‘Tis the season of consultations. Justin Trudeau’s Liberal government wants to know what people think about a great many things. A recent count, taken from the government’s Consulting with Canadians website, puts the number of official consultations in progress at 85. In early June the site listed more than 120 consultations, ranging from national security to the safety of self-care products.
The summer consultations for basic science — what the government chooses to call fundamental science — came to a close on Sept. 30, 2016. That was the deadline for public submissions to the expert panel on fundamental research appointed by Science Minister Kirsty Duncan. The panel is charged with a sweeping review of the work of the tri-council agencies, including “whether their approach, governance and operations have kept pace with an ever-changing domestic and global research landscape.”
The review is a welcome turn of events, following almost 10 years of science policy that insisted academic researchers should collaborate with industry partners to produce research outcomes that could be monetized. Now, there is nothing wrong with applied science. We all benefit from things like safer and more energy efficient vehicles and homes, for instance. But there is a huge problem when government puts its finger on one side of the scale to insist that money should flow to research that disproportionately benefits the short-term interests of industry, over broader public interests. This was at the heart of criticisms against the Harper government’s so-called “war on science” in which government scientists were muzzled and funding was cut for research deemed politically inconvenient — climate change comes to mind.
A striking irony of the former government’s mandate was that policy claiming to support innovation worked instead to stifle it. Real creativity in the sciences and arts and humanities requires that academics be free to pursue basic research, or “blue-sky” questions, that don’t have immediate functional applications and which may prove politically uncomfortable to the government of the day. As Robert K. Merton memorably put it more than 60 years ago: “The communism of the scientific ethos is incompatible with the definition of technology as ‘private property’ in a capitalistic economy.”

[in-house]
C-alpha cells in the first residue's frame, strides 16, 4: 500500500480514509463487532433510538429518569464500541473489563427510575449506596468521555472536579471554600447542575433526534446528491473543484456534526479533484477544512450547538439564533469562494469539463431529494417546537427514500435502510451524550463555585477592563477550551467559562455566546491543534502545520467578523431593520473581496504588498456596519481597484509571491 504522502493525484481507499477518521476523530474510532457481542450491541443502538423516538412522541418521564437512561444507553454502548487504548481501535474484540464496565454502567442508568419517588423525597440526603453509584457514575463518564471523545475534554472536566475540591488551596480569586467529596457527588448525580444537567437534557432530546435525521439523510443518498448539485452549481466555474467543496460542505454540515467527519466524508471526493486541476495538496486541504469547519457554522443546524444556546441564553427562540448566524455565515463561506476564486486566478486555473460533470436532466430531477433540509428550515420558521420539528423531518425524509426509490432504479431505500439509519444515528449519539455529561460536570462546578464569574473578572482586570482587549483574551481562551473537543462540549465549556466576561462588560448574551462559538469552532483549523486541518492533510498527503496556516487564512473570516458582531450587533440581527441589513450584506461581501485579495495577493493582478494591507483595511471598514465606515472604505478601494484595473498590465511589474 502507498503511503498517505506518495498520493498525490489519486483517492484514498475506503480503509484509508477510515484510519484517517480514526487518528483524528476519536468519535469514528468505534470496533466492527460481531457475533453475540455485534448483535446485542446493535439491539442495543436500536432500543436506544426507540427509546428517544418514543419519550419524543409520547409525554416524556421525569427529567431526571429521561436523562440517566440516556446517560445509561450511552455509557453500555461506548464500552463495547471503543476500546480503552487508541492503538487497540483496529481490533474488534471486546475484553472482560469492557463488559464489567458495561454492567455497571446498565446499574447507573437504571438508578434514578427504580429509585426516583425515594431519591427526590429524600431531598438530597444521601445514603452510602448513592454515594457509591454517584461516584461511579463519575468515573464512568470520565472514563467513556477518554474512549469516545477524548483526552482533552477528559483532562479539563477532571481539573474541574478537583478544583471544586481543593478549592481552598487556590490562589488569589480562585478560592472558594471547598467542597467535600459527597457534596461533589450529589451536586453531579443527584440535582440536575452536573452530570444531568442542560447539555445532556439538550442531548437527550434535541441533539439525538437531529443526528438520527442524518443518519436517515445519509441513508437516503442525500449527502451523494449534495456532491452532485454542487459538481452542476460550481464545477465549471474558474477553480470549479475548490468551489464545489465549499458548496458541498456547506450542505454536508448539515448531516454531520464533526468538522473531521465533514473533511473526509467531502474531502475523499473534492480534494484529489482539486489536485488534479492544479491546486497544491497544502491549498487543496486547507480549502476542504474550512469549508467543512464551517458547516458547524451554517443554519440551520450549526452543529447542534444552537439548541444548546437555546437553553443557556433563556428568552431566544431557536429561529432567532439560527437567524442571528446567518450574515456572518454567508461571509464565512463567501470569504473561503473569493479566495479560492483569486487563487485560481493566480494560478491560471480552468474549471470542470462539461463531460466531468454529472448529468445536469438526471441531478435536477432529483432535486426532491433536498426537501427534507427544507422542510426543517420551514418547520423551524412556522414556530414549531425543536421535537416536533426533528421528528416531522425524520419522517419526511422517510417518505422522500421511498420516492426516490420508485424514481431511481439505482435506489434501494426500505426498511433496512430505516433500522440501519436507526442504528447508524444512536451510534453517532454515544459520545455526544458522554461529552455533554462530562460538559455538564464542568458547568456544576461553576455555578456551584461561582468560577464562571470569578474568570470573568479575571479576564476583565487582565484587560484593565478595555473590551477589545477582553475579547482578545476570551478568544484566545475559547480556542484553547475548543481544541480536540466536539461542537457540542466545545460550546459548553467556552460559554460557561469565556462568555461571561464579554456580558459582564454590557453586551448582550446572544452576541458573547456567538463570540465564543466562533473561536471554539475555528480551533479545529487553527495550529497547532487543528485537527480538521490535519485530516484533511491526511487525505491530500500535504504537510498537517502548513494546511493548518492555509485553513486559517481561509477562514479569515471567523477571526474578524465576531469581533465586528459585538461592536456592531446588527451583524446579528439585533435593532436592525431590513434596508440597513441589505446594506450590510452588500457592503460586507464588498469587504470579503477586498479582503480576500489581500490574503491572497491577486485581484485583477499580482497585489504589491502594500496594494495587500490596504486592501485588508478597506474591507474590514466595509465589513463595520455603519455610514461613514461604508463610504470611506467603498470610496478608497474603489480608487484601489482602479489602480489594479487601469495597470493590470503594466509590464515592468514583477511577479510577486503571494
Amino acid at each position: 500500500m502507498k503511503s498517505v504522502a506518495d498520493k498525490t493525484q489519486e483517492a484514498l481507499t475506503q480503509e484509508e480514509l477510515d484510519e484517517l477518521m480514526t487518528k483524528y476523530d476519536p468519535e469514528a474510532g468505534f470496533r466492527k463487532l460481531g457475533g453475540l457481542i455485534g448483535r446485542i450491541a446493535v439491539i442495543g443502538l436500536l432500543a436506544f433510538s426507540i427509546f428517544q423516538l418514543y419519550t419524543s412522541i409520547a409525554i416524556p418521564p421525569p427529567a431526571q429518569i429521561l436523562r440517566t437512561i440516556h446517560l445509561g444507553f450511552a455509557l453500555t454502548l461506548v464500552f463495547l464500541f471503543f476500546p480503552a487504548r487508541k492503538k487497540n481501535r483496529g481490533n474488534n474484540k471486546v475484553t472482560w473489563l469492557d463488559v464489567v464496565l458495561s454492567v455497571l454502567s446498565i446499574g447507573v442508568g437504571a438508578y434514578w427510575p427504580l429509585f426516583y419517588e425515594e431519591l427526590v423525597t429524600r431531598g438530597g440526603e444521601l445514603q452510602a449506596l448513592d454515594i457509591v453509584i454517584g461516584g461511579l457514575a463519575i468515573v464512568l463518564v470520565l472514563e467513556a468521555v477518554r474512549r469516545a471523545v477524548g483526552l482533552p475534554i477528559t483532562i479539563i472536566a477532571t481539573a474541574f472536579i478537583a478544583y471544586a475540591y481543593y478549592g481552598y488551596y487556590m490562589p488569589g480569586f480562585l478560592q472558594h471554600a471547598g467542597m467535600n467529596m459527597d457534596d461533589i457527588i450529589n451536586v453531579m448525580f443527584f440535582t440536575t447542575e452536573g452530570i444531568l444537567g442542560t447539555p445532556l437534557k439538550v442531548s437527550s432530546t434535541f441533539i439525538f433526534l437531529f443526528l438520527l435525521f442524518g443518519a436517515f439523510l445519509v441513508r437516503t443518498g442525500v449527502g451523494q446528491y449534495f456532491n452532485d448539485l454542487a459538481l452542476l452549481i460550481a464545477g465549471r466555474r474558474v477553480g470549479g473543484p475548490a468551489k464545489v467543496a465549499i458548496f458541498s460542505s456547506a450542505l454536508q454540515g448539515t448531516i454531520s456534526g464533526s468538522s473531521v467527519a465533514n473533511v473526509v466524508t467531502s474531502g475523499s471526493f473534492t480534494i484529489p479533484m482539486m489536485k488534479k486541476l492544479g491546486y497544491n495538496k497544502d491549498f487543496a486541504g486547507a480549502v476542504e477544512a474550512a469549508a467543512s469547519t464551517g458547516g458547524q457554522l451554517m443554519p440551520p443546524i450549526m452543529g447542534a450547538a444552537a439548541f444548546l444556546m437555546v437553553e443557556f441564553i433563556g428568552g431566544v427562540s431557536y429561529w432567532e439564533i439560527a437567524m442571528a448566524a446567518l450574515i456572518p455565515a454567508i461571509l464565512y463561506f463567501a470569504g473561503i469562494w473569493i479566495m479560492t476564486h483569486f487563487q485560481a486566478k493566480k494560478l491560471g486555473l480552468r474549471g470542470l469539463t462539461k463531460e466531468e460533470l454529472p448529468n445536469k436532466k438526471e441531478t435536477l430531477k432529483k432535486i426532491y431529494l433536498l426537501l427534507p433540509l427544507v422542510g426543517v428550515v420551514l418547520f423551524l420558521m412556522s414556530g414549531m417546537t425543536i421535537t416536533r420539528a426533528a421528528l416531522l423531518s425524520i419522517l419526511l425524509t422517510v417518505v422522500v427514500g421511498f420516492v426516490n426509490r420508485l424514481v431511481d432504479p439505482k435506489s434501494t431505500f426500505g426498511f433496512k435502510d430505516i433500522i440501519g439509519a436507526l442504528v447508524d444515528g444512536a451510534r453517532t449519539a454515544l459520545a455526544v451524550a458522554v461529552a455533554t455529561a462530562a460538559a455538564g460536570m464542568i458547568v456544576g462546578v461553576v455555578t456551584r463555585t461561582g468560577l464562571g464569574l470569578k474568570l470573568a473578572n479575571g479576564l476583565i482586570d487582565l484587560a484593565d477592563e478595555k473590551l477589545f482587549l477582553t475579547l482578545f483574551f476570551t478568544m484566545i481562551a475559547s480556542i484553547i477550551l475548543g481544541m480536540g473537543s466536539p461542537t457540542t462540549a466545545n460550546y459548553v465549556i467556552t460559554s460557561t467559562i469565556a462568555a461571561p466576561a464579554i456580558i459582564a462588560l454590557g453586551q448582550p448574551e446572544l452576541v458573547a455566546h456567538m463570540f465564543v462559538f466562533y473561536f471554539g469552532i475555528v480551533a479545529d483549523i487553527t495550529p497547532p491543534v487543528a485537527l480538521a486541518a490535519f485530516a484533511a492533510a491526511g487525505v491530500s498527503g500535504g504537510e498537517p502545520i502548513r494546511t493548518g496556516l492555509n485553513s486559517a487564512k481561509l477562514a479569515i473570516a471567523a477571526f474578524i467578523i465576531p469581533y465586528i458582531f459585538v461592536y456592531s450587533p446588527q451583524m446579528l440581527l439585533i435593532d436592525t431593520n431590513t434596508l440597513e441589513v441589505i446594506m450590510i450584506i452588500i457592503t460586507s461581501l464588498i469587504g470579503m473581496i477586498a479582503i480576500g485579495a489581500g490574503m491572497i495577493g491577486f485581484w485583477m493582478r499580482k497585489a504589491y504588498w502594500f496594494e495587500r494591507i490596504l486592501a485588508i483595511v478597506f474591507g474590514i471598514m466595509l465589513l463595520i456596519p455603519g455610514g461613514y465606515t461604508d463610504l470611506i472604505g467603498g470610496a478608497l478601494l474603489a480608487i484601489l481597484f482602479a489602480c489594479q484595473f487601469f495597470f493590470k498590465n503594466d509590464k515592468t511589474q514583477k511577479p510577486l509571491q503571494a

Merton was writing during the Cold War, but he was not speaking politically. He was using the word communism as one might use the word Catholic today, to mean all-embracing or widely inclusive. The fact is that there is an enduring tension in the academy between knowledge produced to be shared broadly for public benefit and knowledge produced as technology and expertise that can be marketed as intellectual property. The latter position was clearly favoured by the previous Conservative government, while the former claim on knowledge is the basis of how public funding has historically been justified in liberal democracies.
This tension remains today, despite the Liberal government’s welcome consultations, and the removal of research grants from the oversight of the former Industry Canada ministry. Today, Canada has two science ministers. Kirsty Duncan is responsible for overseeing fundamental science and Navdeep Bains is Minister of Innovation, Science and Economic Development. The separation of the basic science portfolio from industry is to be applauded. However, it’s important to note that Bains is the senior minister to Duncan and the role of fundamental science is, according to the government’s consultation website, only one of six “areas of action” that form “Canada’s Innovation Agenda” which is overseen by Minister Bains. The innovation agenda’s other five areas of action seek to foster entrepreneurialism, encourage economic clusters and partnerships, accelerate business growth, and help Canadian companies do business and compete in a digital world.
So, five of the six areas of action designated by the government are linked directly to the goals of “innovation,” business growth and entrepreneurialism. In other words, it means goals that are measured quantitatively, not qualitatively and which serve to meet predetermined utilitarian needs.
In the spirit of consultation, let me suggest that the Trudeau government would do well to remember Merton’s maxim about the scientific ethos. Processes of refutation and correction, or what Merton called “organized skepticism,” are at the heart of academic inquiry. When scholarly incentives to pursue the truth as a public good are challenged or replaced with the economic incentives of private gain we are entering very dangerous territory.